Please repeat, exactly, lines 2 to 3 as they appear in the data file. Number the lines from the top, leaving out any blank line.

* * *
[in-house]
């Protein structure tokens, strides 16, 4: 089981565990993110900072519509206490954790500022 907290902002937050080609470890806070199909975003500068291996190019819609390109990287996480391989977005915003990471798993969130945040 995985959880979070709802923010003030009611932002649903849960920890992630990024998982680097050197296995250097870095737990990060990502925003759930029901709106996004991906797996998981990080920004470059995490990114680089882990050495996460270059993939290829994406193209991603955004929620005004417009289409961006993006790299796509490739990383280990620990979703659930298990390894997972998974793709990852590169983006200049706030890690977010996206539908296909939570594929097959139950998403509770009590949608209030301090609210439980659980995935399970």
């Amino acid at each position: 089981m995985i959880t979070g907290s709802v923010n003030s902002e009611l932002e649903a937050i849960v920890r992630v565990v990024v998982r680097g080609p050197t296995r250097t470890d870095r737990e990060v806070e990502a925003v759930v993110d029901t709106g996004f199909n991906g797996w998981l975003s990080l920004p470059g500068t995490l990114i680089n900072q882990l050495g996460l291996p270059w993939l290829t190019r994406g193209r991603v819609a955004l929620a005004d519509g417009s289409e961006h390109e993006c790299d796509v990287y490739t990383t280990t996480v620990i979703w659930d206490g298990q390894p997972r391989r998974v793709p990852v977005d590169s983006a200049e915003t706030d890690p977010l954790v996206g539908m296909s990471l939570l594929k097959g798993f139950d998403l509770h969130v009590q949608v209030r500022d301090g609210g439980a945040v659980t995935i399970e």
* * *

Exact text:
């Protein structure tokens, strides 16, 4: 089981565990993110900072519509206490954790500022 907290902002937050080609470890806070199909975003500068291996190019819609390109990287996480391989977005915003990471798993969130945040 995985959880979070709802923010003030009611932002649903849960920890992630990024998982680097050197296995250097870095737990990060990502925003759930029901709106996004991906797996998981990080920004470059995490990114680089882990050495996460270059993939290829994406193209991603955004929620005004417009289409961006993006790299796509490739990383280990620990979703659930298990390894997972998974793709990852590169983006200049706030890690977010996206539908296909939570594929097959139950998403509770009590949608209030301090609210439980659980995935399970």
């Amino acid at each position: 089981m995985i959880t979070g907290s709802v923010n003030s902002e009611l932002e649903a937050i849960v920890r992630v565990v990024v998982r680097g080609p050197t296995r250097t470890d870095r737990e990060v806070e990502a925003v759930v993110d029901t709106g996004f199909n991906g797996w998981l975003s990080l920004p470059g500068t995490l990114i680089n900072q882990l050495g996460l291996p270059w993939l290829t190019r994406g193209r991603v819609a955004l929620a005004d519509g417009s289409e961006h390109e993006c790299d796509v990287y490739t990383t280990t996480v620990i979703w659930d206490g298990q390894p997972r391989r998974v793709p990852v977005d590169s983006a200049e915003t706030d890690p977010l954790v996206g539908m296909s990471l939570l594929k097959g798993f139950d998403l509770h969130v009590q949608v209030r500022d301090g609210g439980a945040v659980t995935i399970e």